Strange Pens

I always love partnering with Inkberry Books from Niwot because they always hook me up with the coolest books!

This week, I took a look at Mohamed Asem’s Stranger in the Pen and I thoroughly enjoyed it!

(By the way, click here to check out my vlog!)

This is a nonfiction memoir of Asem, mostly focusing on his experience of being detained at Gatwick Airport in the UK. However, this storyline is intertwined with other anecdotes of his life: including failed attempts at love, tensions and reflections about family, and his international travelling.

The most frustrating part of the story was his detainment–travelling through airports is already frustrating, and the possibility of detainment is a somewhat scary but distant thought to most. However, considering that this story takes place in 2016 shortly after the attacks in France, it unfortunately isn’t all that surprising that Asem was stopped and questioned. (I know I wasn’t all that surprised when my little-ethnically-ambiguous-self was stopped for the first time ever around that same time!) What is surprising is why–in fact, it’s so surprising that the “why” is never fully explained and is left as a bit of a mystery.

Asem had an apartment in London, even though he wasn’t necessarily a resident and even though his student visa had/was close to expiring, his previous travels around the same time went essentially without a hitch. So, like many frequent travellers in and out of the UK, he wasn’t expecting to be stopped for long at all. Then, after not one, but two rounds of interviews, it sounds as though he was essentially ignored and made to stay at the airport overnight, waiting for a third round of interviews!

Asem uses somewhat of a cyclic storytelling organization. While taking readers through his present experience of being in detainment, he brings in other anecdotes as well. This creates a feeling as though while seeing him being detained, readers also get to understand his headspace. Asem paints pictures, dreams really, of interactions with family and rehashes old interactions with people. I thought this was a really interesting technique because reflection on our past is such a human thing to do. It only amplified the feeling of his frustration and loneliness.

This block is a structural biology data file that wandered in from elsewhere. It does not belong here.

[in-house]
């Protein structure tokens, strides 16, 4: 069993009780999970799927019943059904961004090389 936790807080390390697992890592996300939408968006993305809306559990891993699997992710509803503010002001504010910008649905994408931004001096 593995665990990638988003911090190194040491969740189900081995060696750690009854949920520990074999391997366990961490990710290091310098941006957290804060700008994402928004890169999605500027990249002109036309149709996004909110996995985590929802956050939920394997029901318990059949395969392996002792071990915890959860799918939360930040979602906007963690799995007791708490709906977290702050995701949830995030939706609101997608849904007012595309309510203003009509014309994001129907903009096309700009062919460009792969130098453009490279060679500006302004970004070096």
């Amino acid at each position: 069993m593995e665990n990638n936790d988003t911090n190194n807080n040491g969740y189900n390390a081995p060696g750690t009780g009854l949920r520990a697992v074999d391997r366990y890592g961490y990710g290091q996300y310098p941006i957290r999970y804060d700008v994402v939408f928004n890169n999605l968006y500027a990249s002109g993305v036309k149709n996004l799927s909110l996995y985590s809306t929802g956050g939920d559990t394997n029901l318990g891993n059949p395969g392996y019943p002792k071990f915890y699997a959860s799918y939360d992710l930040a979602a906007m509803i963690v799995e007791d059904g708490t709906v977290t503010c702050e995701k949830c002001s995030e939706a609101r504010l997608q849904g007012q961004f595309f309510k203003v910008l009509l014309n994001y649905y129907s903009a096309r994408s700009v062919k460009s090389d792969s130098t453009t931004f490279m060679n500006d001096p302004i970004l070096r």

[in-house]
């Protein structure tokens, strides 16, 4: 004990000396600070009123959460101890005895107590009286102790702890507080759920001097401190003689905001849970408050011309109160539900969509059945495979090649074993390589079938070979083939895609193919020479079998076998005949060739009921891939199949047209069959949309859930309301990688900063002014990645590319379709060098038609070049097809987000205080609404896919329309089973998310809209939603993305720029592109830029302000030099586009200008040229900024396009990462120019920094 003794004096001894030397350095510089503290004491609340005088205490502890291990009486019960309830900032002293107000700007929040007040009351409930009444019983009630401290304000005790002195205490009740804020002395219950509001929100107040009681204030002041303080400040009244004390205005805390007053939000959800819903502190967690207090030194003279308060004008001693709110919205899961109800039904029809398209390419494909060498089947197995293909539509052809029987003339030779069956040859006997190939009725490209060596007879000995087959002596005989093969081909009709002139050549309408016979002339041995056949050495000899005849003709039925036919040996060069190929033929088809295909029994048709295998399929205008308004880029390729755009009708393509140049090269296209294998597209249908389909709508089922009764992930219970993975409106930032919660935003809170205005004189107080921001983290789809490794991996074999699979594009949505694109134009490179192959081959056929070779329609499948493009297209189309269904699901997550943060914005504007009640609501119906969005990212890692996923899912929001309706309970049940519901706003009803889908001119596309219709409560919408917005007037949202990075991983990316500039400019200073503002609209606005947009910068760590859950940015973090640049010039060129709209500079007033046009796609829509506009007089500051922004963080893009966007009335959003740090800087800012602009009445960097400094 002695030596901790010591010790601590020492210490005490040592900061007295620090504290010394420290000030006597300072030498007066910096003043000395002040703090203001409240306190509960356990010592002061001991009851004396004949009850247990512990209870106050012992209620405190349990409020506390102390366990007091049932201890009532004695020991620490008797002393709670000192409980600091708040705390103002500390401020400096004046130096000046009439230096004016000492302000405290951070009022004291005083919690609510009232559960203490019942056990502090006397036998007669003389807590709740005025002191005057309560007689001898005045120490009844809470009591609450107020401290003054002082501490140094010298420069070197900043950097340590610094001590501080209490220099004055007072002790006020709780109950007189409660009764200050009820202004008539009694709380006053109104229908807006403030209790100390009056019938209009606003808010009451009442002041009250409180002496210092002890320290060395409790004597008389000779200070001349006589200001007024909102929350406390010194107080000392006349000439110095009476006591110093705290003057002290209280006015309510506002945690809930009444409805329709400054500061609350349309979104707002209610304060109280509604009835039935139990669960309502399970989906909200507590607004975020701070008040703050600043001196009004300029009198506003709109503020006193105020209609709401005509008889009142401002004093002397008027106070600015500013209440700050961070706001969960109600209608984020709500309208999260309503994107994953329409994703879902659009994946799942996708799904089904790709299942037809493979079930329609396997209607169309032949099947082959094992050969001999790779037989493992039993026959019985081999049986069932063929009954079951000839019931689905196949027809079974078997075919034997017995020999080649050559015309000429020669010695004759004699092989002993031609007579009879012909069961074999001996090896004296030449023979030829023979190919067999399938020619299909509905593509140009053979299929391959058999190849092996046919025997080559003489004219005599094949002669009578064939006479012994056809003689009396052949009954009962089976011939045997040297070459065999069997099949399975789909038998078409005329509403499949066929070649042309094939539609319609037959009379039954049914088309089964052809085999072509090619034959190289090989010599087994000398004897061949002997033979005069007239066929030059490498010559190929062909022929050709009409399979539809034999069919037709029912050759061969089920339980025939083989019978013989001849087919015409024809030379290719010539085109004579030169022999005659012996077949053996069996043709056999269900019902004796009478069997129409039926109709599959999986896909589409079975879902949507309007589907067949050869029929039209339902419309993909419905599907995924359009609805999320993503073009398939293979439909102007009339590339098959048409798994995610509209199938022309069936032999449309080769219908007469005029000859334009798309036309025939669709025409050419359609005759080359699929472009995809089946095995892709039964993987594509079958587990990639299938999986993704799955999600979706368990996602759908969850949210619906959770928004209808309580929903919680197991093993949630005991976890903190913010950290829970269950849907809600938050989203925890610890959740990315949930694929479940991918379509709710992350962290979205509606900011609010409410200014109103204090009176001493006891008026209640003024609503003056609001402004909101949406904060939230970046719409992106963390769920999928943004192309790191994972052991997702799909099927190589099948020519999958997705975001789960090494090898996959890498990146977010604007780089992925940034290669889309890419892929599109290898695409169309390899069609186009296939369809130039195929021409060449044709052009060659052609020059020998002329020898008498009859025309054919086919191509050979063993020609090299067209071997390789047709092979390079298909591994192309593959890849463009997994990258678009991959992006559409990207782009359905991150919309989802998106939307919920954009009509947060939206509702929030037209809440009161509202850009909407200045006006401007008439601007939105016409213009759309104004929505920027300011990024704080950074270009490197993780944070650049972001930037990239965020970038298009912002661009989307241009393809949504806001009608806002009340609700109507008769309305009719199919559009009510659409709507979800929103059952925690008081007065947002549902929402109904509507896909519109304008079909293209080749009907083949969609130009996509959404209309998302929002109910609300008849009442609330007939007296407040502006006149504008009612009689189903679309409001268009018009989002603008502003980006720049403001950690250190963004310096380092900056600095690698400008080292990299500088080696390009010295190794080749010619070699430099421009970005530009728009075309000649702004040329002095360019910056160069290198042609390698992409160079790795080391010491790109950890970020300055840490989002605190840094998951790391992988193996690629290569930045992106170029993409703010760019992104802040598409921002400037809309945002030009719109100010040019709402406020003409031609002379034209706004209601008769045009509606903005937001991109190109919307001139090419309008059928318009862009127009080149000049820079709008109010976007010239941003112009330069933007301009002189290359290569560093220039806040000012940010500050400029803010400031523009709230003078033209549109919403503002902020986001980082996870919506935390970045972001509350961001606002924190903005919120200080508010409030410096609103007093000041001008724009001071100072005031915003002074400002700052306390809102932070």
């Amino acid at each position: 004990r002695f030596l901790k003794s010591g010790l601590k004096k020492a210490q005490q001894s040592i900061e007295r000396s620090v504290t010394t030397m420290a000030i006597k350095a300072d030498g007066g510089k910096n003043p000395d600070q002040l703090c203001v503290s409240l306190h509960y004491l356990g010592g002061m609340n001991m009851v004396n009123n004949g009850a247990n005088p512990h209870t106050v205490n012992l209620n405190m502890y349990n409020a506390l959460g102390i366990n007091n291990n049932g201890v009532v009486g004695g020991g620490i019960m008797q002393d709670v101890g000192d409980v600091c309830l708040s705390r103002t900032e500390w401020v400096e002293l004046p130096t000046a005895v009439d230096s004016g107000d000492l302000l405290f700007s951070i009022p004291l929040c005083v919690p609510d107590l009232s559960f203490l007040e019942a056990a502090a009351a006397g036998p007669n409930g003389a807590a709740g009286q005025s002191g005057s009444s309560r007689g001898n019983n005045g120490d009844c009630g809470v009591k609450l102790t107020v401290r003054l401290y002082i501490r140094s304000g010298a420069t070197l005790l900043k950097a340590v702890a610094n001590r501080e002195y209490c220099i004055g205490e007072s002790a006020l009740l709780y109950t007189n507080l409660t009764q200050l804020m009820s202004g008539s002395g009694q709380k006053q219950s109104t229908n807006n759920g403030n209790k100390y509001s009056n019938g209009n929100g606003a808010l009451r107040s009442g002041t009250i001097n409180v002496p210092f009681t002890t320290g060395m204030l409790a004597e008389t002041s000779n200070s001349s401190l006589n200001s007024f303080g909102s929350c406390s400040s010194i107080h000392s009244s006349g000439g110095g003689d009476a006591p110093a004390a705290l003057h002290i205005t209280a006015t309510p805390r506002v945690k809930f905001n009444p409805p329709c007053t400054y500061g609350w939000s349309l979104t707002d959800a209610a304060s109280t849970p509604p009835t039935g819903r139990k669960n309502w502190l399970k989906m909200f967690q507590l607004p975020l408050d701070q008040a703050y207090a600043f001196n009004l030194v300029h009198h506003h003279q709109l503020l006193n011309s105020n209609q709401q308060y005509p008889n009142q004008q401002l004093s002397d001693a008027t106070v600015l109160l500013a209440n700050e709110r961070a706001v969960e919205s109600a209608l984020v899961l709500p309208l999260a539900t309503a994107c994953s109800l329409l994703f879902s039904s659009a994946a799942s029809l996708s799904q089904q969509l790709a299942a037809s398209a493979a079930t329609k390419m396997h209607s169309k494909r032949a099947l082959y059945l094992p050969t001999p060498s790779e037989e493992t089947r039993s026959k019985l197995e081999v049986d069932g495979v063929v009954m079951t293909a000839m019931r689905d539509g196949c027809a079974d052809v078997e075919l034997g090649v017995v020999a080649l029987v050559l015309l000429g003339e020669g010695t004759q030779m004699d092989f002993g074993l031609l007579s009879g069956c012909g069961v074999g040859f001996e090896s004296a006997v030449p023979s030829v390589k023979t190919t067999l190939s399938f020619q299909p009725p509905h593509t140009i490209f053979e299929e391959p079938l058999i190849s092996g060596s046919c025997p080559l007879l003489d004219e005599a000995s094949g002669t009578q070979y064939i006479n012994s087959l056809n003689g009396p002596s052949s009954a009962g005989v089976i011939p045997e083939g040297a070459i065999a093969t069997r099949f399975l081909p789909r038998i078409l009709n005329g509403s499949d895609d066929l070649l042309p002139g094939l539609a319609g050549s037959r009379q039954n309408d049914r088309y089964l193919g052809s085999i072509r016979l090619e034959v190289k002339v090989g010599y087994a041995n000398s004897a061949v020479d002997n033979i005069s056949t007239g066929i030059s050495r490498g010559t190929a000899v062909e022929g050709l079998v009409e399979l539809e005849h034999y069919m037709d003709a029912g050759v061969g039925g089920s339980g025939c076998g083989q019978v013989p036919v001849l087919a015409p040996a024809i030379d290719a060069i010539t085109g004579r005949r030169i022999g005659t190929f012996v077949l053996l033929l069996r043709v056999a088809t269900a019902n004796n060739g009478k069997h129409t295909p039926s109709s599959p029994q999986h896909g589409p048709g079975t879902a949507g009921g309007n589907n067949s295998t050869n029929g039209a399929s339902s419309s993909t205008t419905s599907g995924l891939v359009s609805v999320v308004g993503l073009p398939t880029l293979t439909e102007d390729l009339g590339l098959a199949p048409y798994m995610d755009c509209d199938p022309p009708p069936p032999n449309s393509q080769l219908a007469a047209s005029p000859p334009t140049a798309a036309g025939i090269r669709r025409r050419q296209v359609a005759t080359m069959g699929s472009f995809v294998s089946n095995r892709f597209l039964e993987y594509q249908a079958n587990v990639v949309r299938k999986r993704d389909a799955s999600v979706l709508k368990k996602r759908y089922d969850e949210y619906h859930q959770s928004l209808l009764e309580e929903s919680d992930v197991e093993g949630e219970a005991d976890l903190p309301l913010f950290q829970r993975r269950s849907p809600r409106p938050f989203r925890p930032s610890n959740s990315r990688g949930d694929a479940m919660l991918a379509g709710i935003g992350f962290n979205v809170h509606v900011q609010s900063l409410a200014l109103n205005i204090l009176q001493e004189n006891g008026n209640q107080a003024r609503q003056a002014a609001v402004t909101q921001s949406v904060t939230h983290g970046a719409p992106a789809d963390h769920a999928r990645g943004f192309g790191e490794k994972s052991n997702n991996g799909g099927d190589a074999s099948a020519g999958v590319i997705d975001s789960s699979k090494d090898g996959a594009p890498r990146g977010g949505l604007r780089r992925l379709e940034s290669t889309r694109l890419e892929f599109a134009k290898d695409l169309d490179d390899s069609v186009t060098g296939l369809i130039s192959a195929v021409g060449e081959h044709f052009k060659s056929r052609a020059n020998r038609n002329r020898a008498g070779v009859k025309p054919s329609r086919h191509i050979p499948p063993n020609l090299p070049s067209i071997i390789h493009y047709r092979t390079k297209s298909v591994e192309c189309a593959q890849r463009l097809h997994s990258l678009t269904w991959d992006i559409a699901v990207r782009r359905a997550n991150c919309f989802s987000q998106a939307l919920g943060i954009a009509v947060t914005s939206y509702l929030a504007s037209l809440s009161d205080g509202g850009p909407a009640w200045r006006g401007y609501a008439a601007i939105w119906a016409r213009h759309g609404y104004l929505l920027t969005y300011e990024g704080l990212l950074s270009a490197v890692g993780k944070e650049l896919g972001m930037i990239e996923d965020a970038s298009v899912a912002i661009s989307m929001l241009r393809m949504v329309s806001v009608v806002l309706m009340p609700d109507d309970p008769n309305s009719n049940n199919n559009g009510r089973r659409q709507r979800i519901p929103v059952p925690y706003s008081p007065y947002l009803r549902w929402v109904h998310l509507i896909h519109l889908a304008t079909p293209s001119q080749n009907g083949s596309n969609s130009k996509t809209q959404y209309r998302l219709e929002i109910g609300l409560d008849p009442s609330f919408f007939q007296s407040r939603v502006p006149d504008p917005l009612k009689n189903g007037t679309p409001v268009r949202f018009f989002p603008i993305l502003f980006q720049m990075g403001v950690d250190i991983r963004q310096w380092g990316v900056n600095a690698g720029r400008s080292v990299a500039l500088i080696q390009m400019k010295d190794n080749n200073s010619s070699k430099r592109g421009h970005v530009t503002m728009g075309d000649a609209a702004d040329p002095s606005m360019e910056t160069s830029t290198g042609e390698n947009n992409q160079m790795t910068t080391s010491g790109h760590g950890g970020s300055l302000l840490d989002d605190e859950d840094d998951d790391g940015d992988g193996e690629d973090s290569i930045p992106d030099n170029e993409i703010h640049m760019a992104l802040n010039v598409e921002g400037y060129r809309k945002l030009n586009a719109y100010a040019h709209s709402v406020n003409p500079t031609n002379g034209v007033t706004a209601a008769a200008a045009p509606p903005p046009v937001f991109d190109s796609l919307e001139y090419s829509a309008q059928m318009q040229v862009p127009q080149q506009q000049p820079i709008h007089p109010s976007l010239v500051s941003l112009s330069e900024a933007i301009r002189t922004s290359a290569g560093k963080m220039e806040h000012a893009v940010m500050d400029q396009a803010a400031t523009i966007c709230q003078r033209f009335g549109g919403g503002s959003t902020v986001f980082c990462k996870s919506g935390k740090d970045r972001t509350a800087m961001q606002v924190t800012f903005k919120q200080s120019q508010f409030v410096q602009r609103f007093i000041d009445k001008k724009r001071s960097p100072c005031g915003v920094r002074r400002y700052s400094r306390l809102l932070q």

Even though it was somewhat difficult for me at times to fully register these shifts in story focus (it isn’t focalization since it’s all his perspective), I really liked this addition for a couple of reasons:

  1. I don’t know about you, but I don’t think I’d be super engaged if it was just a story about a guy being frustrated about airport detainment.
  2. I think we’ve all been in a few situations where we’re so alone with our thoughts that we start thinking about our past, our future, or both…so this made the experience that much more realistic and potentially relatable.

In terms of organization, the book is divided into three parts–the prologue, the middle, and the epilogue. I enjoyed the prologue because it threw readers into the story: a man just comes home from being detained, on one hand, how can he ever get back to normal life? On the other hand, he already has things to do and people to see; he barely has time to pull himself together. The prologue was also great because it sets up the book in that in it, Asem goes to meet an aunt and cousin, the cousin was livid upon hearing about his ordeal and insisted that he write his story so that others see that it (detainment) happens arguably more often than one might expect.

The middle part, the bulk of the story, is Asem’s detainment. He describes, very detailed, how he was coming back from Norway and didn’t expect much out of the return but then how everything changed. It almost felt like a play-by-play in that readers see the whole experience (with the exception of the final interview), all the missing pieces are put into place and you really start to feel for Asem and his situation. It kind of reminded me about all the arguments around immigration, about those who “do it the right way” versus those who don’t. His story isn’t exactly that, but it isn’t far from it. I think this was a really powerful story because of the amount of sympathy it potentially can create.

I’ll admit that I didn’t care for the epilogue quite as much because it takes place far after the detainment incident. In it, Asem describes his experience of going back to his family in Kuwait to visit, collect some personal items, and take care of paperwork–he has both a Kuwaiti and US passport. While there, he gets pulled into a card game that, while it gives some further context into his overall experience/situation/life, seemed a little superfluous.

At the same time, however, these reflections did round out Asem as a “character” and gave a sense of closure to his story.

So, overall, I would recommend this book. It was a riveting, emotional read that definitely held my interest the whole time–I wanted to find out if he’d ever get his damn third interview and how it’d go! It was also a great read because even though we hear about detainments, this is such a personal story that it evokes a sense of sympathy for people in those situations.

The pacing was great, the detail was well done, and the overall story was just really well communicated. On top of that, it’s a short but engaging read, I really can’t think of any reason why you wouldn’t like it.

That’s all I’ve got for this week! I’m excited to announce that I will be reviewing my good Twitter friend Lara Ann Dominick’s book Oil and Water, so be sure to look out for those posts next week.

Happy Reading!


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